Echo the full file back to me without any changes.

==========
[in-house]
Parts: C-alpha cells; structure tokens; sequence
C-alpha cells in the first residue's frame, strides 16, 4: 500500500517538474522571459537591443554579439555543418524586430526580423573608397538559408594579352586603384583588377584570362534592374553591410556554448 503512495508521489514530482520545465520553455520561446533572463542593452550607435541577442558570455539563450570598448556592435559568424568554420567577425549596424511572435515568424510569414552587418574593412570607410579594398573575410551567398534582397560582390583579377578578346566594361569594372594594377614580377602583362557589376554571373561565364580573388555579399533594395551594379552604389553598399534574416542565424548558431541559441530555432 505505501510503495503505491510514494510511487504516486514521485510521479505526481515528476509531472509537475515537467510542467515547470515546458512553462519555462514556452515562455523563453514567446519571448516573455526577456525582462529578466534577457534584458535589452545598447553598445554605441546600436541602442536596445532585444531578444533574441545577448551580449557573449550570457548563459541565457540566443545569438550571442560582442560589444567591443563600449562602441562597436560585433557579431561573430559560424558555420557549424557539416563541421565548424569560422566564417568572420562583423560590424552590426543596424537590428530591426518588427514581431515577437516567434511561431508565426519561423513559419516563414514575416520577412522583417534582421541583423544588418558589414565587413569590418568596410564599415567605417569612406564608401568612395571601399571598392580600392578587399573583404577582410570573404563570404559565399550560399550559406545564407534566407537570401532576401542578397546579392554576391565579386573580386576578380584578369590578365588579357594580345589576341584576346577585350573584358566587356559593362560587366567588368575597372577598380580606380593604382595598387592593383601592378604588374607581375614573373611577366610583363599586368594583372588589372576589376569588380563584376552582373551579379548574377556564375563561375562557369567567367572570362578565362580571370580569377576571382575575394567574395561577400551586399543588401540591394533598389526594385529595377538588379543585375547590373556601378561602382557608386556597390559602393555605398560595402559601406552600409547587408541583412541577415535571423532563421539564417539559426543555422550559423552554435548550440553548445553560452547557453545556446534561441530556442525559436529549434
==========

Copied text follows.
[in-house]
Parts: C-alpha cells; structure tokens; sequence
C-alpha cells in the first residue's frame, strides 16, 4: 500500500517538474522571459537591443554579439555543418524586430526580423573608397538559408594579352586603384583588377584570362534592374553591410556554448 503512495508521489514530482520545465520553455520561446533572463542593452550607435541577442558570455539563450570598448556592435559568424568554420567577425549596424511572435515568424510569414552587418574593412570607410579594398573575410551567398534582397560582390583579377578578346566594361569594372594594377614580377602583362557589376554571373561565364580573388555579399533594395551594379552604389553598399534574416542565424548558431541559441530555432 505505501510503495503505491510514494510511487504516486514521485510521479505526481515528476509531472509537475515537467510542467515547470515546458512553462519555462514556452515562455523563453514567446519571448516573455526577456525582462529578466534577457534584458535589452545598447553598445554605441546600436541602442536596445532585444531578444533574441545577448551580449557573449550570457548563459541565457540566443545569438550571442560582442560589444567591443563600449562602441562597436560585433557579431561573430559560424558555420557549424557539416563541421565548424569560422566564417568572420562583423560590424552590426543596424537590428530591426518588427514581431515577437516567434511561431508565426519561423513559419516563414514575416520577412522583417534582421541583423544588418558589414565587413569590418568596410564599415567605417569612406564608401568612395571601399571598392580600392578587399573583404577582410570573404563570404559565399550560399550559406545564407534566407537570401532576401542578397546579392554576391565579386573580386576578380584578369590578365588579357594580345589576341584576346577585350573584358566587356559593362560587366567588368575597372577598380580606380593604382595598387592593383601592378604588374607581375614573373611577366610583363599586368594583372588589372576589376569588380563584376552582373551579379548574377556564375563561375562557369567567367572570362578565362580571370580569377576571382575575394567574395561577400551586399543588401540591394533598389526594385529595377538588379543585375547590373556601378561602382557608386556597390559602393555605398560595402559601406552600409547587408541583412541577415535571423532563421539564417539559426543555422550559423552554435548550440553548445553560452547557453545556446534561441530556442525559436529549434